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You know, I really don't think this is half-bad. Coming from the band that made the megaton crap sandwich that is "Dimensions," Freedom Call deserves a medal for their efforts throughout "Land of the Crimson Dawn." There's still a sum of mediocre filler conquering a noticeable portion of the hour of power metal, but hey, no electronica or kiddie choirs here like "Dimensions," and I'm certainly not considering suicide as an escape from the radical storm of poop that comes with the Freedom Call works I've experienced. Anywhere but up, as they say. Here, Chris Bay delivers a nice slab of retribution that was sorely needed. Sure, it's still Freedom Call, but they've cut out a lot of crap and inversely shine light on the project's strengths, finding a natural rhythm instead of forcing one.
Were the Mayans right? Did the sky fall? Was the impossible achieved? I don't live under a rock for the most part, so I'm going to assume Bay hit some kind of a creative stride and ran with its flow. Freedom Call seems to get a lot of flack for honoring the themes of 'flower' metal—you know, the puffy keyboards, pound after pound of cheese, sappy choruses, yadda yadda yadda. Well, that's how things go here, yet I notice the riffs, melodies, choruses, bridges, guitar solos and vocal patterns are much more dynamic than they should be. I also never felt Bay's vocals were demanding in any regard until this seventh chapter in the book of Freedom Call. It generally smells like Freedom Call improved every facet of their blueprint. I'm a skeptic, yet I'm colored surprised!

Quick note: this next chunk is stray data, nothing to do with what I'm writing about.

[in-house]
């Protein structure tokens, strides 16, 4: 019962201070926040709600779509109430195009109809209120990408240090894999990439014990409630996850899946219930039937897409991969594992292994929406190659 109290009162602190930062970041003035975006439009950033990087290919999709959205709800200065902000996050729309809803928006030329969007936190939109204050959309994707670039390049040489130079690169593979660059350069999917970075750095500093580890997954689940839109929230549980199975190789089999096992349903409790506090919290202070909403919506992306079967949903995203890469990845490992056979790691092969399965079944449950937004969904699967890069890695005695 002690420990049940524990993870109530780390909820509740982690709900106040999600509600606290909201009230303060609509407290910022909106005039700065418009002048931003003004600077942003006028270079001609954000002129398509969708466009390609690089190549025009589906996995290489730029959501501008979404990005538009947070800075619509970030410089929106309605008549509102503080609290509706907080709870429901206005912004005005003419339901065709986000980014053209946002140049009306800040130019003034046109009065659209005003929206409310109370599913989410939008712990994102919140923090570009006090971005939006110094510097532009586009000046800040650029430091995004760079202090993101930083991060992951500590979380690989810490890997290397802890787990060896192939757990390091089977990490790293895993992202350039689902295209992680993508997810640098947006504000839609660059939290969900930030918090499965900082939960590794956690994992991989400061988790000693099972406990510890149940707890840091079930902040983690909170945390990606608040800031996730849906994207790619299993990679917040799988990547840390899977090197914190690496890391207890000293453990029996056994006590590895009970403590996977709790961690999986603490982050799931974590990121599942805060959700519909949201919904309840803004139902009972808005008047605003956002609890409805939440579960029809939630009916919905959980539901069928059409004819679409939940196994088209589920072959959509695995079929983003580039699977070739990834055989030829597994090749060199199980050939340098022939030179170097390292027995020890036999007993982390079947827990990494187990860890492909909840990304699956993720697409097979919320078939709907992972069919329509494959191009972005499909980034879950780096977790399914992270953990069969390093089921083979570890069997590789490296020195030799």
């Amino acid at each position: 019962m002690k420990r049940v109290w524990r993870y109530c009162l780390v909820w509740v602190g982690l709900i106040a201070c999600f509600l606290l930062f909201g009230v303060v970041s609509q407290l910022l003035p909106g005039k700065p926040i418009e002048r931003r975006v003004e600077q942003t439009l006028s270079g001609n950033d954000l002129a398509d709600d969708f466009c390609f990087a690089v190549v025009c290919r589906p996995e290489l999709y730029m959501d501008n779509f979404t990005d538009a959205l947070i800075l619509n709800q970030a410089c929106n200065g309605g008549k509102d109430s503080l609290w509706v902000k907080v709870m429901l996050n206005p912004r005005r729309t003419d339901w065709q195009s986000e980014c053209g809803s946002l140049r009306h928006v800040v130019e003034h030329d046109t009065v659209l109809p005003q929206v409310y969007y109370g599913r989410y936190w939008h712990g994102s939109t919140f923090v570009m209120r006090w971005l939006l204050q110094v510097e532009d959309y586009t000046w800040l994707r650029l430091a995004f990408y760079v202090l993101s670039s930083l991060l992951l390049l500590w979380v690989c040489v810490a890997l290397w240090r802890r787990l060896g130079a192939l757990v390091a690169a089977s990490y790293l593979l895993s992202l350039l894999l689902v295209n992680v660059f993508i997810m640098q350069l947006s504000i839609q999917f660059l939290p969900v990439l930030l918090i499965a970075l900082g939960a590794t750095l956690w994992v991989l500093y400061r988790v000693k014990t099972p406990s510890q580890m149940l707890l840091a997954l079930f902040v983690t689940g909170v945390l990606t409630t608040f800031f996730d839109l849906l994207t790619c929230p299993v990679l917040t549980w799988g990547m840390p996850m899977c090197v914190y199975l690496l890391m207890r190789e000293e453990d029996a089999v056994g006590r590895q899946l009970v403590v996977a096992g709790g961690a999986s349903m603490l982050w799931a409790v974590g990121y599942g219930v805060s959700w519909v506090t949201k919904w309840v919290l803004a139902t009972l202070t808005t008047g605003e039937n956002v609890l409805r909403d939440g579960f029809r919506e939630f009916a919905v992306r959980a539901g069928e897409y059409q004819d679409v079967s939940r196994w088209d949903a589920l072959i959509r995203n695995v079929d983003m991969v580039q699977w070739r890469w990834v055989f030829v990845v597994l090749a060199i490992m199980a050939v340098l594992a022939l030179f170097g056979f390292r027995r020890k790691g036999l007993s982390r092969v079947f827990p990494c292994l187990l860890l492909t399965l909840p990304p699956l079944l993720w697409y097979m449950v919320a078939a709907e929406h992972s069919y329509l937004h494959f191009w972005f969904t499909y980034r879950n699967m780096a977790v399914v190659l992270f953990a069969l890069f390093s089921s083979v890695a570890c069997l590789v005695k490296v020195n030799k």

Blistering tunes like "Age of the Phoenix," the unabashed sweetened edge of "Rockstars" and the taste of power metal bliss throughout "Valley of Kingdom" strike a habitual harmony within Freedom Call; they aren't trying too hard or moving against the stream, but actually utilizing their appropriate form. Not too shabby. "66 Warriors" and "Space Legends" give Freedom Call instrumental wings, both very addictive and cunning tunes. There are some real dumps though: the awful "Hero on Video" is just a goddamn mess, and "Rockin' Radio" shows glimmers of a band that ignored the pitfalls and problems of "Dimensions" and instead decided cranking the agitation past eleven was a fantastic idea. Redundancy is not a foreign idea to the Freedom Call tribe, unfortunately.
Not surprisingly, some songs are just mediocre and dull, but "Land of the Crimson Dawn" still has a chunk of noteworthy, beefy tunes. A masterpiece? No. An above-average album? That's debatable. A listenable record at its worst? Bingo, and that's exactly what Freedom Call needed. As they also say, credit is earned when credit is due, and Freedom Call deserves some goddamn credit. Chris Bay not only penned a massive record stuffed to the brim with power metal, but managed to make the girth of his efforts look relevant and prosperous. So Freedom Call, it looks like you were able to slightly reel in an estranged fan in some regards. Good work Freedom Call, you've definitely earned a few high-fives and a pat on the back.
This review was written for: www.Thrashpit.com